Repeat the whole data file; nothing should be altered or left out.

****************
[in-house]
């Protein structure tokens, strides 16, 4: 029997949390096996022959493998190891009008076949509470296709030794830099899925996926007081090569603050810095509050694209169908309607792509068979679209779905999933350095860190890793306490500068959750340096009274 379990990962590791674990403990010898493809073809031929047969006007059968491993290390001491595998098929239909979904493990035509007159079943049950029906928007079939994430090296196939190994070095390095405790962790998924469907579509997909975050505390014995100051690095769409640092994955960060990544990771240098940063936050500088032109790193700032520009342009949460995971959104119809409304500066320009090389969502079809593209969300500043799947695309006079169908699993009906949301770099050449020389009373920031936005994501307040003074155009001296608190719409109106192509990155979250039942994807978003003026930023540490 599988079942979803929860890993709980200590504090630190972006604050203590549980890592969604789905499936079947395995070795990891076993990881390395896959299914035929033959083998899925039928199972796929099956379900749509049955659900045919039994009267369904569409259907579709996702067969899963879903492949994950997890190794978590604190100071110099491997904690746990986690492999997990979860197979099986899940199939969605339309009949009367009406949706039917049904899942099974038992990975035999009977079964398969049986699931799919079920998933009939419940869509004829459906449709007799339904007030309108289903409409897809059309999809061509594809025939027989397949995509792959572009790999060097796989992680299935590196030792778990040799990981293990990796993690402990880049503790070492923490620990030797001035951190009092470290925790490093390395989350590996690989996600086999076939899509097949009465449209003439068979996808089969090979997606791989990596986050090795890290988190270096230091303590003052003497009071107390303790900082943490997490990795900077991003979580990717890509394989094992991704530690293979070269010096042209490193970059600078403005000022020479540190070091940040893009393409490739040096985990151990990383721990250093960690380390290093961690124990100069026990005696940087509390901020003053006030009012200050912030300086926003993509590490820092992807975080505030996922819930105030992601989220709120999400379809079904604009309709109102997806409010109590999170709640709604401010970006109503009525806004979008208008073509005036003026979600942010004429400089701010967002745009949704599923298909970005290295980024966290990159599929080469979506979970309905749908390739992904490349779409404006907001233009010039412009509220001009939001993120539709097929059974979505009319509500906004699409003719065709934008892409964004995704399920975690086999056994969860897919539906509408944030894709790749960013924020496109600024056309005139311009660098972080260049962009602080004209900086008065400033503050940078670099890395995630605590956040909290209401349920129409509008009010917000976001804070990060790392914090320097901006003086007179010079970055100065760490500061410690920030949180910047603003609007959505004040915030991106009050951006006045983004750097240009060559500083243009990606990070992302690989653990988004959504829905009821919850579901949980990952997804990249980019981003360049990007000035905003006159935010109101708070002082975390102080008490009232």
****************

[in-house]
């Protein structure tokens, strides 16, 4: 029997949390096996022959493998190891009008076949509470296709030794830099899925996926007081090569603050810095509050694209169908309607792509068979679209779905999933350095860190890793306490500068959750340096009274 379990990962590791674990403990010898493809073809031929047969006007059968491993290390001491595998098929239909979904493990035509007159079943049950029906928007079939994430090296196939190994070095390095405790962790998924469907579509997909975050505390014995100051690095769409640092994955960060990544990771240098940063936050500088032109790193700032520009342009949460995971959104119809409304500066320009090389969502079809593209969300500043799947695309006079169908699993009906949301770099050449020389009373920031936005994501307040003074155009001296608190719409109106192509990155979250039942994807978003003026930023540490 599988079942979803929860890993709980200590504090630190972006604050203590549980890592969604789905499936079947395995070795990891076993990881390395896959299914035929033959083998899925039928199972796929099956379900749509049955659900045919039994009267369904569409259907579709996702067969899963879903492949994950997890190794978590604190100071110099491997904690746990986690492999997990979860197979099986899940199939969605339309009949009367009406949706039917049904899942099974038992990975035999009977079964398969049986699931799919079920998933009939419940869509004829459906449709007799339904007030309108289903409409897809059309999809061509594809025939027989397949995509792959572009790999060097796989992680299935590196030792778990040799990981293990990796993690402990880049503790070492923490620990030797001035951190009092470290925790490093390395989350590996690989996600086999076939899509097949009465449209003439068979996808089969090979997606791989990596986050090795890290988190270096230091303590003052003497009071107390303790900082943490997490990795900077991003979580990717890509394989094992991704530690293979070269010096042209490193970059600078403005000022020479540190070091940040893009393409490739040096985990151990990383721990250093960690380390290093961690124990100069026990005696940087509390901020003053006030009012200050912030300086926003993509590490820092992807975080505030996922819930105030992601989220709120999400379809079904604009309709109102997806409010109590999170709640709604401010970006109503009525806004979008208008073509005036003026979600942010004429400089701010967002745009949704599923298909970005290295980024966290990159599929080469979506979970309905749908390739992904490349779409404006907001233009010039412009509220001009939001993120539709097929059974979505009319509500906004699409003719065709934008892409964004995704399920975690086999056994969860897919539906509408944030894709790749960013924020496109600024056309005139311009660098972080260049962009602080004209900086008065400033503050940078670099890395995630605590956040909290209401349920129409509008009010917000976001804070990060790392914090320097901006003086007179010079970055100065760490500061410690920030949180910047603003609007959505004040915030991106009050951006006045983004750097240009060559500083243009990606990070992302690989653990988004959504829905009821919850579901949980990952997804990249980019981003360049990007000035905003006159935010109101708070002082975390102080008490009232």